She worked at LMU before learning about academic coach positions from her network of college and Tennessee connections. Williams googled it, and her phone used her location to open a position at Tennessee.

“I got the job, and I was the most excited person in the world,” said Williams, whose first day will be Oct. 30.

While Williams can’t say that her coaching career is finished, it’s not something on her radar right now.

“I don’t necessarily rule it out,” Williams said. “I understand the people part of it and why Pat was real particular with who she had and why she had them. It would have be the right person and the right situation.”

As a student-athlete at Tennessee, her primary goal was basketball, and anytime her focus lapsed at practice, Williams heard Summitt shouting her first name. When Williams got sideways with Summitt off the court, it was usually because she missed a class or was late. After an arrival home from a road trip in the wee hours and then an early morning class, Williams sometimes dozed at her desk. That got back to Summitt, too.

As a coach, she counseled her players not to follow that path. Since Williams worked at smaller universities, she realized the athletes didn’t have the abundance of resources that she had at Tennessee. She became a mentor and life coach, too. She also made sure she had furry companions for herself as dogs and cats are a coach’s best friends.

Kamiko Williams with rescue dogs Philly and Baylee. She was told Baylee would be smallish, but he grew to 68 pounds.

As a player, Williams had a perpetual smile and a free spirit. It didn’t always align with Summitt’s coaching personality, but after Williams tore her ACL over the summer and made it back on the court the following January of her junior year, she earned her head coach’s respect with her work ethic in rehab and dedication. Still, Williams would not have been the one Summitt said was most likely to become a coach.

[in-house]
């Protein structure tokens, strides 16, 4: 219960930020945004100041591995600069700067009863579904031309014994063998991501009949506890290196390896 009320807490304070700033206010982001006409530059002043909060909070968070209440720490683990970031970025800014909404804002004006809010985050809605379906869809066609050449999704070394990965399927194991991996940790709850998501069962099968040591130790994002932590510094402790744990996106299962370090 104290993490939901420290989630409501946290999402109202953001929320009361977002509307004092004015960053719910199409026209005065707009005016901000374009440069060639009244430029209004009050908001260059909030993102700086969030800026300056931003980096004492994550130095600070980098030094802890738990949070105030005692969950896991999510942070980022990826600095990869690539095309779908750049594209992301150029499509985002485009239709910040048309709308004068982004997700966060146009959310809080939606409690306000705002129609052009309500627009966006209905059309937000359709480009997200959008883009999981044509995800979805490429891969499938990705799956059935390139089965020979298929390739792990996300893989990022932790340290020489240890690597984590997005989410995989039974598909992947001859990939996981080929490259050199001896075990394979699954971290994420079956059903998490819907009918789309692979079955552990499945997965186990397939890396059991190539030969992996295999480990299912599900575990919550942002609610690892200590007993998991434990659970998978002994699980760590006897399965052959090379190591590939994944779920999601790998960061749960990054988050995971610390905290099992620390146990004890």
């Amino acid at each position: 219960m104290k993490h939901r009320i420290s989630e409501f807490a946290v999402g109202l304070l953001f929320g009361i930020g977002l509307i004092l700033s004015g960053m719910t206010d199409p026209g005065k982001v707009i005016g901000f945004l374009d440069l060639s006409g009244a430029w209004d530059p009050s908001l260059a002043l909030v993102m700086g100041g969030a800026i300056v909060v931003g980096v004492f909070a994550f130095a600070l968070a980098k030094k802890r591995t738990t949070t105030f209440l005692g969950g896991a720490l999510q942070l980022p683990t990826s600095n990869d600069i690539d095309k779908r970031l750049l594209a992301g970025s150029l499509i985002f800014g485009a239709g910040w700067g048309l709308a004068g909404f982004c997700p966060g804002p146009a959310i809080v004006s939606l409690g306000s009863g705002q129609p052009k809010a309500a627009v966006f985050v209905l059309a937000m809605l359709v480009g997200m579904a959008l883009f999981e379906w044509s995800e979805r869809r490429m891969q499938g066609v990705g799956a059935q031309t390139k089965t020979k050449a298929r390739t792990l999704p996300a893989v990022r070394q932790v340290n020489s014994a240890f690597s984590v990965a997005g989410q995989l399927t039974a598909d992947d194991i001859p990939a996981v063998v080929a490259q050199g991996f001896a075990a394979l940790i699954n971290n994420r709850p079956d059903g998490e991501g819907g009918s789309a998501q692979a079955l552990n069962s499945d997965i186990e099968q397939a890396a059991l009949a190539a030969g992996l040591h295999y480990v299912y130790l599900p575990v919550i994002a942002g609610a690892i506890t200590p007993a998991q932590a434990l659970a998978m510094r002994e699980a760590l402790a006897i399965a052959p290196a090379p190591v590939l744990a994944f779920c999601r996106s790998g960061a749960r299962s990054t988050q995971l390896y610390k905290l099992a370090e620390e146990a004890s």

“I don’t think she would be as surprised with the coaching part only because I think a lot of times she used to get on me because I get it, I just acted like I didn’t get it or something,” Williams said. “The academic part, she probably would chuckle and her eyes, she would be looking around, ‘Like, wait a minute.’

“I started to understand everything that they got on me about. Being a coach and then having student-athletes that literally were just like me, it’s like, ‘Hey, this doesn’t work. I know. It doesn’t work. I tried it.’ Invest in yourself when it comes to the education part.”

Ninja the rescue cat demanded equal time.

What Williams, who is now working on a master’s degree, misses the most about her time at Tennessee is her teammates. She still keeps up with several of them.

“We were actually just talking about how we just really missed the camaraderie,” Williams said. “It didn’t matter what we were going through. Good day. bad day. Practice was easy. Practice was too hard. We felt we were going to make it. We felt like we were on top of the world. We always found something to laugh about.”

Maria M. Cornelius, a writer/editor at MoxCar Marketing + Communications since 2013, started her journalism career at the Knoxville News Sentinel and began writing about the Lady Vols in 1998. In 2016, she published her first book, “The Final Season: The Perseverance of Pat Summitt,” through The University of Tennessee Press.